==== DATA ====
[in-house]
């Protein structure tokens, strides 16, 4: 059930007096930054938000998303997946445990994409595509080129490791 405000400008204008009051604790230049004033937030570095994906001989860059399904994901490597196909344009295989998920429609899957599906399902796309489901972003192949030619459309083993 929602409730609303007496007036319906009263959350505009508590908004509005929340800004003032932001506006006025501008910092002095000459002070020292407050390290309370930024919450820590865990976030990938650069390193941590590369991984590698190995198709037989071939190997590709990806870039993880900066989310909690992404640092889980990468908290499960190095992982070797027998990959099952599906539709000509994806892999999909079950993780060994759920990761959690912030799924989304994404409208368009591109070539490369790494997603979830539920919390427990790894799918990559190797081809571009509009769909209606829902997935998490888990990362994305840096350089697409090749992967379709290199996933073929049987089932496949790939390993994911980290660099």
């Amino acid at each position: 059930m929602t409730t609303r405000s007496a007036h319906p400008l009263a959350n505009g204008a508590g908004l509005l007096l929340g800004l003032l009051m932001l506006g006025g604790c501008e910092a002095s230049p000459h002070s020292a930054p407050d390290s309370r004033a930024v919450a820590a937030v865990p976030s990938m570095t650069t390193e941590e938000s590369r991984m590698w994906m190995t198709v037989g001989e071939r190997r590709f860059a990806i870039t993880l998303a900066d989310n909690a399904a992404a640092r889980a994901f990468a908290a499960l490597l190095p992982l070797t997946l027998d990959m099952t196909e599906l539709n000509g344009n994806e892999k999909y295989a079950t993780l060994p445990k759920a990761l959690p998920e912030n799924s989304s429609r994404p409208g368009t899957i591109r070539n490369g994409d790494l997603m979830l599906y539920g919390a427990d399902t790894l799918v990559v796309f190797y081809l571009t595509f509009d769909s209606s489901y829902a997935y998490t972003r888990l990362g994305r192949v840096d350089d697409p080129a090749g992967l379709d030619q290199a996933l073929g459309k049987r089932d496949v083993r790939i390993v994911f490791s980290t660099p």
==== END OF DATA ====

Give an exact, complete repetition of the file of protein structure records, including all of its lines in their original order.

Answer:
[in-house]
């Protein structure tokens, strides 16, 4: 059930007096930054938000998303997946445990994409595509080129490791 405000400008204008009051604790230049004033937030570095994906001989860059399904994901490597196909344009295989998920429609899957599906399902796309489901972003192949030619459309083993 929602409730609303007496007036319906009263959350505009508590908004509005929340800004003032932001506006006025501008910092002095000459002070020292407050390290309370930024919450820590865990976030990938650069390193941590590369991984590698190995198709037989071939190997590709990806870039993880900066989310909690992404640092889980990468908290499960190095992982070797027998990959099952599906539709000509994806892999999909079950993780060994759920990761959690912030799924989304994404409208368009591109070539490369790494997603979830539920919390427990790894799918990559190797081809571009509009769909209606829902997935998490888990990362994305840096350089697409090749992967379709290199996933073929049987089932496949790939390993994911980290660099």
């Amino acid at each position: 059930m929602t409730t609303r405000s007496a007036h319906p400008l009263a959350n505009g204008a508590g908004l509005l007096l929340g800004l003032l009051m932001l506006g006025g604790c501008e910092a002095s230049p000459h002070s020292a930054p407050d390290s309370r004033a930024v919450a820590a937030v865990p976030s990938m570095t650069t390193e941590e938000s590369r991984m590698w994906m190995t198709v037989g001989e071939r190997r590709f860059a990806i870039t993880l998303a900066d989310n909690a399904a992404a640092r889980a994901f990468a908290a499960l490597l190095p992982l070797t997946l027998d990959m099952t196909e599906l539709n000509g344009n994806e892999k999909y295989a079950t993780l060994p445990k759920a990761l959690p998920e912030n799924s989304s429609r994404p409208g368009t899957i591109r070539n490369g994409d790494l997603m979830l599906y539920g919390a427990d399902t790894l799918v990559v796309f190797y081809l571009t595509f509009d769909s209606s489901y829902a997935y998490t972003r888990l990362g994305r192949v840096d350089d697409p080129a090749g992967l379709d030619q290199a996933l073929g459309k049987r089932d496949v083993r790939i390993v994911f490791s980290t660099p």